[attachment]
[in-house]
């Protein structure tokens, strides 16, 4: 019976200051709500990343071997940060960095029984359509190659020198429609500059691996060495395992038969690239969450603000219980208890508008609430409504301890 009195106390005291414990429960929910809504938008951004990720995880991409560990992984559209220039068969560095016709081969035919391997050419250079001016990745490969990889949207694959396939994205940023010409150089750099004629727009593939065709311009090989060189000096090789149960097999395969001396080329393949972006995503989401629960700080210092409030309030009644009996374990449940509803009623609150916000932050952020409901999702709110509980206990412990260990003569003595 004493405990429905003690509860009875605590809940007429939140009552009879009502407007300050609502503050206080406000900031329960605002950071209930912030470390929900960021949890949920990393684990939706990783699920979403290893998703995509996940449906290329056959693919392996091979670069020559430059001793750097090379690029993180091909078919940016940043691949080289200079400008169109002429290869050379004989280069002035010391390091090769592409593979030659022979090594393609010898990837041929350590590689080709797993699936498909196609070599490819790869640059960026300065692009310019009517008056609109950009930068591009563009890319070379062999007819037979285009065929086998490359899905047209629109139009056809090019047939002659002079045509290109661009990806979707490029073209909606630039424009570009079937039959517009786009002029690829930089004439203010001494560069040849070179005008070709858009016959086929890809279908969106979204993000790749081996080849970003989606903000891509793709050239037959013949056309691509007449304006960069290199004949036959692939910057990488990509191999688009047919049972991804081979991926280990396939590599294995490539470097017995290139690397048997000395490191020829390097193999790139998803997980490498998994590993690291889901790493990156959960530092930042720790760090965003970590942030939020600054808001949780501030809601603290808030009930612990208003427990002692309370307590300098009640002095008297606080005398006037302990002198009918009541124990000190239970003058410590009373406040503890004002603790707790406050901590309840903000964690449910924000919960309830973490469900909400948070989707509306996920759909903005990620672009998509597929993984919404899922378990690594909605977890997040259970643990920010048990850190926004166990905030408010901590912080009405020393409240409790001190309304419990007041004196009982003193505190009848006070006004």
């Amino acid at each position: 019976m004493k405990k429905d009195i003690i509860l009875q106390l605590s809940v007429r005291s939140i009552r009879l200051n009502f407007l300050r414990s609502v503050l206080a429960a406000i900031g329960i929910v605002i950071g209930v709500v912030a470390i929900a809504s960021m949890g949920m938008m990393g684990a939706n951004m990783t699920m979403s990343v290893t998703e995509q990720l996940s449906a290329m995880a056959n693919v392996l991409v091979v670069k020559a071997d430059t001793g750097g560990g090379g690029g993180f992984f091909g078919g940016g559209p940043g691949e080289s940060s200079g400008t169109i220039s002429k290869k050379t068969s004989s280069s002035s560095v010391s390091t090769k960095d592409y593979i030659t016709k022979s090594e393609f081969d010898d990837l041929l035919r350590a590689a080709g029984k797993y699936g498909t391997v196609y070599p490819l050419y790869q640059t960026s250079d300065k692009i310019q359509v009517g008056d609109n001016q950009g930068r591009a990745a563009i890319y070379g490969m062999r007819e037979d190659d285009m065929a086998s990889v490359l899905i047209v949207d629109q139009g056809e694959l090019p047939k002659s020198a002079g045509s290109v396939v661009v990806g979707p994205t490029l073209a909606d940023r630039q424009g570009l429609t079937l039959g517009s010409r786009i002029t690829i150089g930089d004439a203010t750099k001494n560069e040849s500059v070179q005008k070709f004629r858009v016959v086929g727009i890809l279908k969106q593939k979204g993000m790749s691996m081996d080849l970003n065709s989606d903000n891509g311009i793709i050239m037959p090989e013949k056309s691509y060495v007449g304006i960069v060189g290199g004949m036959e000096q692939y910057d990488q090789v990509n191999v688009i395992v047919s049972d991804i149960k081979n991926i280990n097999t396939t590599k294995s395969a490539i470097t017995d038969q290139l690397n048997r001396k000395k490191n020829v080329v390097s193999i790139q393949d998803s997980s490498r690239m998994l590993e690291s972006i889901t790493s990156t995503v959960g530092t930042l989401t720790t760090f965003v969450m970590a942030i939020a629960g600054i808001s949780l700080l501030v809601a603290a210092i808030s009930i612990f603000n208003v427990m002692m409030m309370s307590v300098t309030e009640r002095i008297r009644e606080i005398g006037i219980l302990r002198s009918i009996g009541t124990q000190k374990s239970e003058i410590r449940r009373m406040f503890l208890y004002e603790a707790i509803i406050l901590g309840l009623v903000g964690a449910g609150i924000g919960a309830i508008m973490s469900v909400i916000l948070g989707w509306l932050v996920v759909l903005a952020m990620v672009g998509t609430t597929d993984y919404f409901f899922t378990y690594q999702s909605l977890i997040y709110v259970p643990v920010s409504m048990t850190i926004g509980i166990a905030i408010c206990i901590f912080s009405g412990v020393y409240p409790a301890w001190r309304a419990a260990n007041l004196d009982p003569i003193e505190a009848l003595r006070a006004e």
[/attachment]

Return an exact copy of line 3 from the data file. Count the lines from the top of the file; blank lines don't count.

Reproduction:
């Amino acid at each position: 019976m004493k405990k429905d009195i003690i509860l009875q106390l605590s809940v007429r005291s939140i009552r009879l200051n009502f407007l300050r414990s609502v503050l206080a429960a406000i900031g329960i929910v605002i950071g209930v709500v912030a470390i929900a809504s960021m949890g949920m938008m990393g684990a939706n951004m990783t699920m979403s990343v290893t998703e995509q990720l996940s449906a290329m995880a056959n693919v392996l991409v091979v670069k020559a071997d430059t001793g750097g560990g090379g690029g993180f992984f091909g078919g940016g559209p940043g691949e080289s940060s200079g400008t169109i220039s002429k290869k050379t068969s004989s280069s002035s560095v010391s390091t090769k960095d592409y593979i030659t016709k022979s090594e393609f081969d010898d990837l041929l035919r350590a590689a080709g029984k797993y699936g498909t391997v196609y070599p490819l050419y790869q640059t960026s250079d300065k692009i310019q359509v009517g008056d609109n001016q950009g930068r591009a990745a563009i890319y070379g490969m062999r007819e037979d190659d285009m065929a086998s990889v490359l899905i047209v949207d629109q139009g056809e694959l090019p047939k002659s020198a002079g045509s290109v396939v661009v990806g979707p994205t490029l073209a909606d940023r630039q424009g570009l429609t079937l039959g517009s010409r786009i002029t690829i150089g930089d004439a203010t750099k001494n560069e040849s500059v070179q005008k070709f004629r858009v016959v086929g727009i890809l279908k969106q593939k979204g993000m790749s691996m081996d080849l970003n065709s989606d903000n891509g311009i793709i050239m037959p090989e013949k056309s691509y060495v007449g304006i960069v060189g290199g004949m036959e000096q692939y910057d990488q090789v990509n191999v688009i395992v047919s049972d991804i149960k081979n991926i280990n097999t396939t590599k294995s395969a490539i470097t017995d038969q290139l690397n048997r001396k000395k490191n020829v080329v390097s193999i790139q393949d998803s997980s490498r690239m998994l590993e690291s972006i889901t790493s990156t995503v959960g530092t930042l989401t720790t760090f965003v969450m970590a942030i939020a629960g600054i808001s949780l700080l501030v809601a603290a210092i808030s009930i612990f603000n208003v427990m002692m409030m309370s307590v300098t309030e009640r002095i008297r009644e606080i005398g006037i219980l302990r002198s009918i009996g009541t124990q000190k374990s239970e003058i410590r449940r009373m406040f503890l208890y004002e603790a707790i509803i406050l901590g309840l009623v903000g964690a449910g609150i924000g919960a309830i508008m973490s469900v909400i916000l948070g989707w509306l932050v996920v759909l903005a952020m990620v672009g998509t609430t597929d993984y919404f409901f899922t378990y690594q999702s909605l977890i997040y709110v259970p643990v920010s409504m048990t850190i926004g509980i166990a905030i408010c206990i901590f912080s009405g412990v020393y409240p409790a301890w001190r309304a419990a260990n007041l004196d009982p003569i003193e505190a009848l003595r006070a006004e």